Rachel Bolan addresses misconceptions about Skid Row band members
Skid Row bassist Rachel Bolan and new lead vocalist Erik Grõnwall were recently interviewed by Guy Shankland for Fistful of Metal‘s Issue #8, which features a two collectable cover special with Machine Head and Amon Amarth. The Skid Row article / interview is titled Back To The Grind.
There is no question that Grönwall‘s arrival in Skid Row has breathed new life into the band. The endless inquiries on when the Skid Row members would be reuniting with former singer Sebastian Bach seems to have dissipated and there seems to be great anticipation for the group’s upcoming new studio album The Gang’s All Here, which is slated to be released via earMUSIC on October 14, 2022.
Grönwall was officially announced as Skid Row‘s new lead vocalist in late March 2022. In terms of his time in the band, Grönwall indicated: “Yesterday, when I was in bed, I was thinking, how long have I been in this band? April, May two months what the f… It’s mad, but I was trying to be as in the moment as possible and not think about the reaction of the audience. I was just focused on singing the best I could and being the best performer I could be while also trying to figure out the rest of the guys on stage and getting to know each other on stage. We rehearsed twice before the first show. We were in a room together five days before the first show. When I look back on it, I think we did a great job together, and now it’s getting better with every show we do.”
Bolan added: “We actually met face to face on a Tuesday, rehearsed Wednesday and Thursday, then played live on the Saturday. Other than that, Eric had recorded most of the record; Eric had two more songs to go, which he finished while we were in Las Vegas. So yeah, processing is an understatement, but everything fell into place, and everyone feels really comfortable around each other, both off and on stage. Offstage is probably more important. We all vibe and have fun together, and it’s rare when you get five like-minded guys, and now we are.”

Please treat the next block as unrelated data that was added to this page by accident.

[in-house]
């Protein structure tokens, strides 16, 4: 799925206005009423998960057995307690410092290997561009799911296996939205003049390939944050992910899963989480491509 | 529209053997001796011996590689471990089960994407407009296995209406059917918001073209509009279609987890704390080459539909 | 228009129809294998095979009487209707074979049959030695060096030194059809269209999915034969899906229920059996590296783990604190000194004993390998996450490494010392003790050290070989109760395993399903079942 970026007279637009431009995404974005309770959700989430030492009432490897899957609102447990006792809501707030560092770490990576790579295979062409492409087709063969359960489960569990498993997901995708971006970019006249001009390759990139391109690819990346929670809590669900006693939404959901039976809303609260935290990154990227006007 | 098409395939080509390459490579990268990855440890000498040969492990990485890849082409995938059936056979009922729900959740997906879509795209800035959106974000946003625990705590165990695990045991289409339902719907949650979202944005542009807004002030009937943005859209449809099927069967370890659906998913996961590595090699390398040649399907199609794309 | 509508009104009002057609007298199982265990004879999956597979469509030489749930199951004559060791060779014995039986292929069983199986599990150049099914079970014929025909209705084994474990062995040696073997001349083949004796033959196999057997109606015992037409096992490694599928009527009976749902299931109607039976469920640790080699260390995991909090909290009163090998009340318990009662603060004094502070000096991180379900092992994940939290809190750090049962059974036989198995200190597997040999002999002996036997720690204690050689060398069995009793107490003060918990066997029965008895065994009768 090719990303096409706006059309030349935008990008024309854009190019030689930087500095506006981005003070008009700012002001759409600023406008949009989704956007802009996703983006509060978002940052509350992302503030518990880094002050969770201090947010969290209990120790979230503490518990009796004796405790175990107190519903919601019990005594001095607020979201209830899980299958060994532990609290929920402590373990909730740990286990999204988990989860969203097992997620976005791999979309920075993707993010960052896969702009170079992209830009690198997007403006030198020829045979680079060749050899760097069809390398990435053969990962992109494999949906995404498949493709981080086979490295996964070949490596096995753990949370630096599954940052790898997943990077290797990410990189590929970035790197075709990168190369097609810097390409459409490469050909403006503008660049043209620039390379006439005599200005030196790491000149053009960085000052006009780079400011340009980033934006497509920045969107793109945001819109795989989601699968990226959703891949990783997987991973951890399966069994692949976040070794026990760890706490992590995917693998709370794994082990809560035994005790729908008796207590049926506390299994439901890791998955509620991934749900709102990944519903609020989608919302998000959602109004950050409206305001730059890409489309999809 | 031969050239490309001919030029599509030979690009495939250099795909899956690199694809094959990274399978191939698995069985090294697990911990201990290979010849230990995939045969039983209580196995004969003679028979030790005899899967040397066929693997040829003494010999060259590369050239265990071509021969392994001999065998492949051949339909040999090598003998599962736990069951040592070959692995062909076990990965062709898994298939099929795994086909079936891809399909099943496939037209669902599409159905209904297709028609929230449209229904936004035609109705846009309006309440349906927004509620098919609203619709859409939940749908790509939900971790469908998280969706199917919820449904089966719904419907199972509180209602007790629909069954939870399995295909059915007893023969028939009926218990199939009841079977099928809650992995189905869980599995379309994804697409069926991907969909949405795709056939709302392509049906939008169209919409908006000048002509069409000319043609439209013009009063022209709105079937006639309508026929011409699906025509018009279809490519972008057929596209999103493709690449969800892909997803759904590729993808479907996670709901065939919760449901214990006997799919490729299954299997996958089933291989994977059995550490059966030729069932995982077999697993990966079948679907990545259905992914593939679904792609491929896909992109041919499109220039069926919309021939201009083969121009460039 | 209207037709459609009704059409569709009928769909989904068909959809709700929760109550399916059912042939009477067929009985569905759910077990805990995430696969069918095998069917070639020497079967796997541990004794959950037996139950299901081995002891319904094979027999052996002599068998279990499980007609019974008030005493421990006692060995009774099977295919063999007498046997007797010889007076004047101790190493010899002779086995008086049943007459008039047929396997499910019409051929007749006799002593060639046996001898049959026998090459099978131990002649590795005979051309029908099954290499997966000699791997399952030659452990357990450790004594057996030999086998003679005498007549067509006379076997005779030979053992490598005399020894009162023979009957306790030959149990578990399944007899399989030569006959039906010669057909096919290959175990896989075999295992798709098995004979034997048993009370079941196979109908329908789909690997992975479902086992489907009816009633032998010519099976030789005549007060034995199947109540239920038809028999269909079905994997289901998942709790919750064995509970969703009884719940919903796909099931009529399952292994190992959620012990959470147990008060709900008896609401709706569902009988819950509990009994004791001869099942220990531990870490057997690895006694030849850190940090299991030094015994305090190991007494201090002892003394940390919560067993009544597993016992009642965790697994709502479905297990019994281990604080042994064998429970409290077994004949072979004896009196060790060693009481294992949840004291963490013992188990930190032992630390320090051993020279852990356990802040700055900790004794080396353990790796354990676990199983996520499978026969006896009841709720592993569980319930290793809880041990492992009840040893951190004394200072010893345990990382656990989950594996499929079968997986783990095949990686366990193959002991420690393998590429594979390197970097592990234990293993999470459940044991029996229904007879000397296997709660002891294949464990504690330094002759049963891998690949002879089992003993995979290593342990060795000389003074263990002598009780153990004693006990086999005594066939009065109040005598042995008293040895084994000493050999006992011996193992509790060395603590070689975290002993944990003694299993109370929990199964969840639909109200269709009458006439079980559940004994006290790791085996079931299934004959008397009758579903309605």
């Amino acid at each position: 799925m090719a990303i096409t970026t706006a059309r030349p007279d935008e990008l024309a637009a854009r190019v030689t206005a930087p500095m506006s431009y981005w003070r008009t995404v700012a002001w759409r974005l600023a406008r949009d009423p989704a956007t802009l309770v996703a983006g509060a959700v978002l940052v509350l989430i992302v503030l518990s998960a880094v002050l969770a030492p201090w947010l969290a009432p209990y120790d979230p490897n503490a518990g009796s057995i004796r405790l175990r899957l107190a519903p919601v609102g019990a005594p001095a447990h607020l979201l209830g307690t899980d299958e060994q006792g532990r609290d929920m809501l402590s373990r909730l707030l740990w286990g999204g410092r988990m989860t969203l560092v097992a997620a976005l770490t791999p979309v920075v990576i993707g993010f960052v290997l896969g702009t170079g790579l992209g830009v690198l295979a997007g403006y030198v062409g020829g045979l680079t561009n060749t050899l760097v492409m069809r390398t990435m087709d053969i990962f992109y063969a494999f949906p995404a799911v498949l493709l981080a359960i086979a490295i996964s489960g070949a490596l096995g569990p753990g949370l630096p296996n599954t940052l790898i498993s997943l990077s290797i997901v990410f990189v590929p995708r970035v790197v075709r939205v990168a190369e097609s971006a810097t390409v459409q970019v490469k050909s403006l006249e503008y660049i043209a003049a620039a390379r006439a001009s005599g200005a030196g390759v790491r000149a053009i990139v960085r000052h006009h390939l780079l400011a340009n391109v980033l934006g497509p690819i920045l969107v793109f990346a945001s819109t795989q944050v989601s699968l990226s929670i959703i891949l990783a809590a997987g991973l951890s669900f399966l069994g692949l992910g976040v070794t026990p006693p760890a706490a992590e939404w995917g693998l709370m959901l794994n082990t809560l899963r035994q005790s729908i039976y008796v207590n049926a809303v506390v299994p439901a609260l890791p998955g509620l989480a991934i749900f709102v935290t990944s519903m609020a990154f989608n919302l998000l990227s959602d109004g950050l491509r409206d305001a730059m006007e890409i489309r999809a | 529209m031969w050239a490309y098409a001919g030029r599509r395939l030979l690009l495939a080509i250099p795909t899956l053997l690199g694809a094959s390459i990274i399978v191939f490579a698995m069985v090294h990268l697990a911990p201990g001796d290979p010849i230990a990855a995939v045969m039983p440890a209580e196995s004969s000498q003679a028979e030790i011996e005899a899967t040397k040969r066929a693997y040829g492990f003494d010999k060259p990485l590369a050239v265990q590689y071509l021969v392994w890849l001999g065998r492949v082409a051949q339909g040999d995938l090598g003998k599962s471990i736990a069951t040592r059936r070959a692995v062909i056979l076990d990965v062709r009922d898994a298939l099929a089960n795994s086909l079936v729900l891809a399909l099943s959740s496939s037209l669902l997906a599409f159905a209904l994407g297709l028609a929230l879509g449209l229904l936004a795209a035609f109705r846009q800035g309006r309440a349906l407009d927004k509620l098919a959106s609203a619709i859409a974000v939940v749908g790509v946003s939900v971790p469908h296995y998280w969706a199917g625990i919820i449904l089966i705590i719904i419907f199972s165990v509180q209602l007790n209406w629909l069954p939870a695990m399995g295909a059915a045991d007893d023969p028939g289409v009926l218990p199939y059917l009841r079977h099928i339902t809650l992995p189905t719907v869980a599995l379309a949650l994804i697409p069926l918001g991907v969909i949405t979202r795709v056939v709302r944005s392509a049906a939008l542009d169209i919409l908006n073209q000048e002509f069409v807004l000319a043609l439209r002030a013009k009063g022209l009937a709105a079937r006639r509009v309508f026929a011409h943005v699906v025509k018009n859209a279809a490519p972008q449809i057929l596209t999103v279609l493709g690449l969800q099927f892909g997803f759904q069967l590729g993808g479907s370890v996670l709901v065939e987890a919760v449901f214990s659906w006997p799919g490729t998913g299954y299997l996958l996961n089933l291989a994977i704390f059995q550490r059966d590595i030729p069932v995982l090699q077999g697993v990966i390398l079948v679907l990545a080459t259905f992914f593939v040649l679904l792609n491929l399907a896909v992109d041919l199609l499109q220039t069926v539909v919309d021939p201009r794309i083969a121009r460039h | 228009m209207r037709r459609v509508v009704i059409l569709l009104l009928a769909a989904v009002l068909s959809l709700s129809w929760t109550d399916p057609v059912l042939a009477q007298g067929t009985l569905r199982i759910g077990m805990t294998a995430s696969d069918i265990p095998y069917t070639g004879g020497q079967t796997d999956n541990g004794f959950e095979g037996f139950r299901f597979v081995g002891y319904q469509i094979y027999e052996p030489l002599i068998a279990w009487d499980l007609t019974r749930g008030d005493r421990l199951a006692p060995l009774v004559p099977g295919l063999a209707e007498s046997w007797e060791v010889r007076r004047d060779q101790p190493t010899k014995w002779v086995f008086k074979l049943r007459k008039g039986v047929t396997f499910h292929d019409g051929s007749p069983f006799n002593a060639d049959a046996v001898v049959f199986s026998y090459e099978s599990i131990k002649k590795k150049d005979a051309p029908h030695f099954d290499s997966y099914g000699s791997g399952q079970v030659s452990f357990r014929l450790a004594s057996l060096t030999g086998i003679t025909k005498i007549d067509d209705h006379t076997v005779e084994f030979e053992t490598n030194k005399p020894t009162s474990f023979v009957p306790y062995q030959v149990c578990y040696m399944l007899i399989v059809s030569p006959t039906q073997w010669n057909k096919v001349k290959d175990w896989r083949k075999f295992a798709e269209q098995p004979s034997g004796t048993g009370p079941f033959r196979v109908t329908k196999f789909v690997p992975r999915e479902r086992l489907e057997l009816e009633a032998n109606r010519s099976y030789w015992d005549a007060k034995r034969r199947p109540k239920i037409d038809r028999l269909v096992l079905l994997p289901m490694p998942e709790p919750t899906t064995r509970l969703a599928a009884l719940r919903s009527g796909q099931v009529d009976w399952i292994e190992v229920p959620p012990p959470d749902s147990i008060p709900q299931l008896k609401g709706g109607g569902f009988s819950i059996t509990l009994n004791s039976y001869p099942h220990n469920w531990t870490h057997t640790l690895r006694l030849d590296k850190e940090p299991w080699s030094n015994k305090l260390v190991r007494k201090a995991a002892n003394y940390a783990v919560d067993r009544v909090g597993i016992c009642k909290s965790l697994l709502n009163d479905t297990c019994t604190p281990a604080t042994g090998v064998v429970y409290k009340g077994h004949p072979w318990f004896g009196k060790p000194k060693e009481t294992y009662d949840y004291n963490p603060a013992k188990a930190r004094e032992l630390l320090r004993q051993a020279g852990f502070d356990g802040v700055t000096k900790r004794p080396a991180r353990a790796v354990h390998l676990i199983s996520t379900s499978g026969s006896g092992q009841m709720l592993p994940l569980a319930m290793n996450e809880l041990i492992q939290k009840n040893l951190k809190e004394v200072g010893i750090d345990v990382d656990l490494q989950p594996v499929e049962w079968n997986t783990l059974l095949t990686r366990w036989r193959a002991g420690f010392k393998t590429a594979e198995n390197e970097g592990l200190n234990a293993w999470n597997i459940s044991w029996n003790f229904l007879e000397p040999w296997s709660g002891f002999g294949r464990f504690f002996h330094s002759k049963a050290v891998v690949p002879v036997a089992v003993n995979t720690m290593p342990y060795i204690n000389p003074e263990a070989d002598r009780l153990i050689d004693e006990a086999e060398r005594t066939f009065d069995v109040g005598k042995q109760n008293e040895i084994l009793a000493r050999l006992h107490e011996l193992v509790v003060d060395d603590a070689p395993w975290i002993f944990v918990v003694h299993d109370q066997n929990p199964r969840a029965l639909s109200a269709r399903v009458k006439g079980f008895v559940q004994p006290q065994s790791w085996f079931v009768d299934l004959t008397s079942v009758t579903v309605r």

In terms of how Skid Row have weathered the changes in the music industry from colossal record contracts and advances to a more “do it yourself” mode, Bolan opined: “Well, I think it starts out with who you are as a person, and all the guys in the band come from blue-collar backgrounds. I come from a long line of do-it-yourselfers. My dad was a builder; my mom worked as a school secretary, our dad built our house, and my brother’s a mechanic. As people, we have the mindset that things aren’t always going to be up here, and sometime it’ll be down here. The goal is then to get back up there, and it may be hard, and it may be long, and it was. But you have to strive and keep realistic goals, and that’s kind of how Skid Row thinks. Over the last twenty-seven years, we’ve played a lot of places we probably shouldn’t have, but at least we got to play. We take a lot of pride in what we do. I always say, don’t send Skid Row out on stage with a chip on their shoulder because they’re gonna tear shit up! That’s what we do to weather the storm as a band; I mean, when grunge came in, it stuck us all on the unemployment line. Then thankfully, time came around, and nostalgia came into play, and we’re just one of those bands with a ‘don’t give up; attitude. We just keep plugging along, man, and now it’s paying dividends with Eric joining; it’s all really great, and for a dude my age and for as long as we’ve been around, it’s a really cool thing to have.”
With respect to whether it is still viable to make a living as a musician these days (and with Shankland emphasizing that the question was asked with the greatest respect), Bolan stated: “No, no, I get it, absolutely. People have this misconception that everyone in the band is broke, and we’re not. We had some massive songs, which I guess they forgot about, and we sold nearly twenty-three million records (laughing), so we’re not broke by any means. I heard some woman say, ‘Oh, they live in tents’, and I’m like ‘Okay I’ve got a couple of tents, one in Jersey and one down in Atlantic City, and they’re nice tents, y’know?’ We never had to go back to day jobs, the albums keep selling, and we make good money on the road. That’s another misconception that we play for peanuts; it’s a lot of peanuts (laughing). Don’t slip on the fucking shells!”
You can read the rest of the interview with Bolan and Grõnwall by picking up Fistful of Metal‘s Issue #8, which can be purchased via the magazine’s website.